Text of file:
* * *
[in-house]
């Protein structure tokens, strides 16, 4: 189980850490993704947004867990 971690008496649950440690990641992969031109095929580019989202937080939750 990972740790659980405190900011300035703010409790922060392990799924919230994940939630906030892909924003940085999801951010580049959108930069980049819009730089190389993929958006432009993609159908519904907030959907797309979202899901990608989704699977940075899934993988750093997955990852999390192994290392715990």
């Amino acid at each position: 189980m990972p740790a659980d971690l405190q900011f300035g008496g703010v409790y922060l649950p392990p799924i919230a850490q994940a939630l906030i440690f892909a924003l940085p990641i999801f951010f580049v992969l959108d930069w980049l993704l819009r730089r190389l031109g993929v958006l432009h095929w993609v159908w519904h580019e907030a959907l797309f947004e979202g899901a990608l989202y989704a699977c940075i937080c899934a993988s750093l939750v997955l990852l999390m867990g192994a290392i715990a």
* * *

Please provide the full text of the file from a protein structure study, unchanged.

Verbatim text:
[in-house]
């Protein structure tokens, strides 16, 4: 189980850490993704947004867990 971690008496649950440690990641992969031109095929580019989202937080939750 990972740790659980405190900011300035703010409790922060392990799924919230994940939630906030892909924003940085999801951010580049959108930069980049819009730089190389993929958006432009993609159908519904907030959907797309979202899901990608989704699977940075899934993988750093997955990852999390192994290392715990």
């Amino acid at each position: 189980m990972p740790a659980d971690l405190q900011f300035g008496g703010v409790y922060l649950p392990p799924i919230a850490q994940a939630l906030i440690f892909a924003l940085p990641i999801f951010f580049v992969l959108d930069w980049l993704l819009r730089r190389l031109g993929v958006l432009h095929w993609v159908w519904h580019e907030a959907l797309f947004e979202g899901a990608l989202y989704a699977c940075i937080c899934a993988s750093l939750v997955l990852l999390m867990g192994a290392i715990a």